1. The power supply has two modes of operation:

Variable, where the output is controlled by a voltage applied to pin 28 (i/Ucr) on the main connector. This control voltage is to be set somewhere between 5V and 11V.

Fixed, if voltage applied to pin 28 is lower than 5V or above 11V the power supply output is fixed to 42.8 (+/- 0.5V). It appears that leaving pin 28 unconnected is sufficient to force the supply into fixed mode.

The resistor pair (R33, R34) provide the feedback voltage used when in fixed mode. I think, but never did prove, the resistor pair (R11, R12) provides the feedback voltage when in variable mode. All comments from this point on will assume fixed mode is selected.

Without modification the R33, R34 pair act as a x10 divider so whatever the voltage at the output one tenth of that voltage appears at the junction of R33, R34. The PSU is designed to hold the voltage at this junction at 4.28 volts.

For a given output voltage the R33, R34 pair are chosen such that 4.28 volts appears at the point where they join.

For an output of 24V, R34 must drop (24 - 4.28 =) 19.72V, leaving 4.28 volts across R33. Leaving R33 at 1k this would give us a value of 4k6 for R34.

Without modification the current through R33, R34 = 42.8 / (9k1 + 1k) = 4.28mA. The power dissipated by R33 = 4.28V * 0.00428A = 0.018W and the power dissipated by R34 = 38.52V * 0.00428A = 0.165W (so why do they use such a chunky resistor for R34 ?)

For a 1k + 4k6 24V modification the current through R33, R34 = 24 / (4k6+ 1k) = 4.29mA. The power dissipated by R33 = 4.28V * 0.00429A = 0.018W and the power dissipated by R34 = 19.72V * 0.00429A = 0.085W (most resistors/multi-turns would appear ok, but keep a close eye on the temperature of the multi-turn)

Another thing to look out for is ripple, how much the output voltage varies as the switch mode switches. Indeed, the minimum duty cycle of the switching circuit may even limit the minimum voltage to something greater than 24V. Only testing will tell.

Finally. Beware of the 400 Volt lines!!!

As I type the PSU is running at 26volts, I have connected up scope, and the power output looks very clean, I have not yet put any load on the psu.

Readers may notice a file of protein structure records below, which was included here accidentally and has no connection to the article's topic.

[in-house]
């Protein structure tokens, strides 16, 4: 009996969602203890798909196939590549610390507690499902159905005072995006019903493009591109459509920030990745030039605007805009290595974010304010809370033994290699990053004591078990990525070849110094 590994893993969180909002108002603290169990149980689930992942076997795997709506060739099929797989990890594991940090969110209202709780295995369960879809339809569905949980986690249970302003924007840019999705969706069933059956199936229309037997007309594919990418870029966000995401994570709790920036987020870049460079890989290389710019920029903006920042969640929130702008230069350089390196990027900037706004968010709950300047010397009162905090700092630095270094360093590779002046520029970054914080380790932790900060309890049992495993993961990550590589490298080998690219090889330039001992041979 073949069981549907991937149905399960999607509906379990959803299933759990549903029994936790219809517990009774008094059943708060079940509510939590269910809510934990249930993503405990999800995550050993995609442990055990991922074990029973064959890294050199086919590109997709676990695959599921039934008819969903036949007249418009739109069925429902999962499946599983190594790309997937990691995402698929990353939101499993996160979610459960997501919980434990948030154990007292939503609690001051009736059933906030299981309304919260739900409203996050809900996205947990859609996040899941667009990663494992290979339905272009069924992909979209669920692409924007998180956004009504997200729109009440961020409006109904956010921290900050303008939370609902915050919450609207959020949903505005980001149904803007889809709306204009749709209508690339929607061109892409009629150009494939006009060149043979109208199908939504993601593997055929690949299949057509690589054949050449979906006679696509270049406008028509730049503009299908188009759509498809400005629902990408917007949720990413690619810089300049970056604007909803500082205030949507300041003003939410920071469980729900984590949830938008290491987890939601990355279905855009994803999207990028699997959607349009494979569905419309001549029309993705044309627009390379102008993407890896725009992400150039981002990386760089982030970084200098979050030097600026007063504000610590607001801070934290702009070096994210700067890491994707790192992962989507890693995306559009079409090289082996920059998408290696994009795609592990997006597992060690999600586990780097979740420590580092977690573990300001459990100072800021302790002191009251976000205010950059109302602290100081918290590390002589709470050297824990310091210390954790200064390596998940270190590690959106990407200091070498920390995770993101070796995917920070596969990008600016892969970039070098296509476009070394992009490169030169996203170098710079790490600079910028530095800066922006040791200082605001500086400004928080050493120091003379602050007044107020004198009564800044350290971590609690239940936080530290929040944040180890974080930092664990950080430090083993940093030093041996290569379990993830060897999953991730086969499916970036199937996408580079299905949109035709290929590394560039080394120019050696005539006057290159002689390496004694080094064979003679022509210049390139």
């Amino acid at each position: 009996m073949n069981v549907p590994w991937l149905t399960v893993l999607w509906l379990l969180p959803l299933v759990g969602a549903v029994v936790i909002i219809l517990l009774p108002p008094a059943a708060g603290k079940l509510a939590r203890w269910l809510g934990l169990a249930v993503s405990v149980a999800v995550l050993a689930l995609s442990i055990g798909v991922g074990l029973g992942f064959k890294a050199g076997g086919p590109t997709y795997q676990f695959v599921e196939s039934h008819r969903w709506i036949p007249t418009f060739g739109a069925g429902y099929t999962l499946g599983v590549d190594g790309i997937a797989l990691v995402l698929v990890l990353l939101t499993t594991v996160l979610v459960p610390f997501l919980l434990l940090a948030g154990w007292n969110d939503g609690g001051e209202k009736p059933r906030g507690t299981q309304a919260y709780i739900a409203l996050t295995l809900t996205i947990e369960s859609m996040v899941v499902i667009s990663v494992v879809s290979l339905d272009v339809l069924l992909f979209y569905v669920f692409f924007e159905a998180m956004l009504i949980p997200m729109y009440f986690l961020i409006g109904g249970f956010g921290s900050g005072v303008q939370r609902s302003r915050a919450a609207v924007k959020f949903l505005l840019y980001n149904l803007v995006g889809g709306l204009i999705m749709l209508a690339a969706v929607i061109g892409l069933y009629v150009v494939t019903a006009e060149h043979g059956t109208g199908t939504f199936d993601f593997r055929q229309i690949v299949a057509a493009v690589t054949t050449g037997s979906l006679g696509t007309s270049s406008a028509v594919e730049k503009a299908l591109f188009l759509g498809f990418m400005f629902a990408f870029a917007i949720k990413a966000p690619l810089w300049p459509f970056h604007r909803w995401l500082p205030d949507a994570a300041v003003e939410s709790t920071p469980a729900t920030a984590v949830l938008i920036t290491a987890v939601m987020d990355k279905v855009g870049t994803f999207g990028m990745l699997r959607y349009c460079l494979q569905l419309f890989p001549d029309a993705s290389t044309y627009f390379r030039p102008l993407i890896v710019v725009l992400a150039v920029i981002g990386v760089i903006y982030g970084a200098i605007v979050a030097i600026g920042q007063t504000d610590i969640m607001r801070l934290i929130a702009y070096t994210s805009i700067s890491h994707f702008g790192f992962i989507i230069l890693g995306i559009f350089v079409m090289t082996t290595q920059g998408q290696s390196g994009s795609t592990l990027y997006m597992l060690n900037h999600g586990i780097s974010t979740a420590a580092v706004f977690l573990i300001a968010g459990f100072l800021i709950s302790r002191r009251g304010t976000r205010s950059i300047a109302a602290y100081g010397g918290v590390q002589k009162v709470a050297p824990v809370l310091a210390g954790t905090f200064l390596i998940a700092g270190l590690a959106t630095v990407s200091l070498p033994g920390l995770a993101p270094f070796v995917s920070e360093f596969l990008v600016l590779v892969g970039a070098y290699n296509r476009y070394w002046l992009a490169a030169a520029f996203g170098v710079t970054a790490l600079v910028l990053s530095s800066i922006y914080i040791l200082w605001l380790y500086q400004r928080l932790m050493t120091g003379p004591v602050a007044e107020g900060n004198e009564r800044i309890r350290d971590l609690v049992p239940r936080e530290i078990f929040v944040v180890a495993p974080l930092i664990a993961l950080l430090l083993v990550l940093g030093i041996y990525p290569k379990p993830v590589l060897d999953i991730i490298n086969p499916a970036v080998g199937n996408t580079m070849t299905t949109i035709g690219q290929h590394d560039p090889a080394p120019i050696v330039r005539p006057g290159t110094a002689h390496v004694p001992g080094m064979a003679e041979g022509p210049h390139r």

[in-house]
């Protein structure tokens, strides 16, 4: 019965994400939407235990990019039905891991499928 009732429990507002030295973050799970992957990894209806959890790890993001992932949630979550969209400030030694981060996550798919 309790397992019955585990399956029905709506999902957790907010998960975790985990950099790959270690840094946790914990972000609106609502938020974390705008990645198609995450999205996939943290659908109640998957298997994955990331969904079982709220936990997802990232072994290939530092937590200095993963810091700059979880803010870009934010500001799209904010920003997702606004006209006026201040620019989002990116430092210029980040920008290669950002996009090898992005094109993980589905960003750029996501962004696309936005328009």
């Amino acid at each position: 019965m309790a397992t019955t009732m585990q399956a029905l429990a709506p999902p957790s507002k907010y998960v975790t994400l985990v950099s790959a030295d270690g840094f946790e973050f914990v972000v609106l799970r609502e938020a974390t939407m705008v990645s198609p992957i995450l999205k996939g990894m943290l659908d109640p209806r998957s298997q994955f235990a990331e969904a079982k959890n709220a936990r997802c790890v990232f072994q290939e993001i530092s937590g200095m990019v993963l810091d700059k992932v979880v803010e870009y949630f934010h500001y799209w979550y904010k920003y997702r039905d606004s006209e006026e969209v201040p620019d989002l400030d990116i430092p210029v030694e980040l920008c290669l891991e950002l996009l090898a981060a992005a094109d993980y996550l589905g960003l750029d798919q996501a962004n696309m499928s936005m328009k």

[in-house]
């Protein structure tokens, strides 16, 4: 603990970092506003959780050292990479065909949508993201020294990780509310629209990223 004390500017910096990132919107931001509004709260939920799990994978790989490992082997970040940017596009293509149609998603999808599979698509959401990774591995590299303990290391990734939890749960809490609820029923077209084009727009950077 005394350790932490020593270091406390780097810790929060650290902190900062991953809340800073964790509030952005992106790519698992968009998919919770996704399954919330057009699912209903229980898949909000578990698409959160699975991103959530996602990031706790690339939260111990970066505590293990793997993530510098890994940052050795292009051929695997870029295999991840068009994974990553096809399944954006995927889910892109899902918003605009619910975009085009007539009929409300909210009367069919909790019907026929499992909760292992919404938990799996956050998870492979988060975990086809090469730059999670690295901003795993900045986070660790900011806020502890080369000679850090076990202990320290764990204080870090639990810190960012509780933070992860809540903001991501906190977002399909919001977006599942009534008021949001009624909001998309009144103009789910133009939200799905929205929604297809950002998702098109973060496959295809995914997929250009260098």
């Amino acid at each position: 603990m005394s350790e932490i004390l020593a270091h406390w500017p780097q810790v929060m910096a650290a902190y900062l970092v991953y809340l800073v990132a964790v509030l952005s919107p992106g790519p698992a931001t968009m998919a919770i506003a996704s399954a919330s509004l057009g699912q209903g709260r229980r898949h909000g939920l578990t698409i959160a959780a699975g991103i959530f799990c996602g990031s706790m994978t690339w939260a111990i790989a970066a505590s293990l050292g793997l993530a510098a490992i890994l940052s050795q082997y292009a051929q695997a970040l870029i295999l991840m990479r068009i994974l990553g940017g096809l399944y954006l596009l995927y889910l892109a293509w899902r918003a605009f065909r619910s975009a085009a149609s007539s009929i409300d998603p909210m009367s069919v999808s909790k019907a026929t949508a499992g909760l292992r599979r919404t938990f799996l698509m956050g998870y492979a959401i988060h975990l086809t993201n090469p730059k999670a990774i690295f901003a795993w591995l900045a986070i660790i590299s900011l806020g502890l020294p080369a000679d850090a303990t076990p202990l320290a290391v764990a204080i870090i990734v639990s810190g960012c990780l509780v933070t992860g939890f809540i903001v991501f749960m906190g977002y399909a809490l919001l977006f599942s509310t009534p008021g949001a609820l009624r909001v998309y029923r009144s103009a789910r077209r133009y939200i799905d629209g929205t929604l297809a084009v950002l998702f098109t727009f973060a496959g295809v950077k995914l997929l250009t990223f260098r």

I will be connecting the PSU to my control board later on today.

3. Originally Posted by Jonathan
Would it be safe to put a few of these power supplies in parallel? Maybe put small resistors / diodes(?) in to balance the load.
I ask because it's occured to me that these are the right voltage for my big 48V brushless motor/spindle. It claims to take over 100amps but obviously I'll never need anywhere near that amount! I think 3 PSUs in parallel would be plenty.
In theory, my interpretation of the theory at least, any switch mode PSUs of similar nominal output voltage can be paralleled without the use of resistors or diodes. Since similar is not the same as exact and exact is impossible, initially one PSU will attempt to handle the full load. It will reach its limit and the OP voltage will drop, at this point another PSU will kick in and try raise the output voltage back to what it should be. Ripple may be a problem, especially when the PSU kick in and out, so test the setup and see.

N.B.
When dealing with switch modes, mains voltages or anything else dangerous I recommend wearing safety glasses, safety gloves, standing well back and getting a friend or loved one to throw the switches ;)

4. 26V with no load, if this is low enough for you then the job should be done. Lovely :)

As you have a multi-turn already set up, can you go any lower?

5. The lowest I have tried taking the PSU down to is 20volts.

I have been running the TB6560 board at 24volts fine unto my old psu gave up.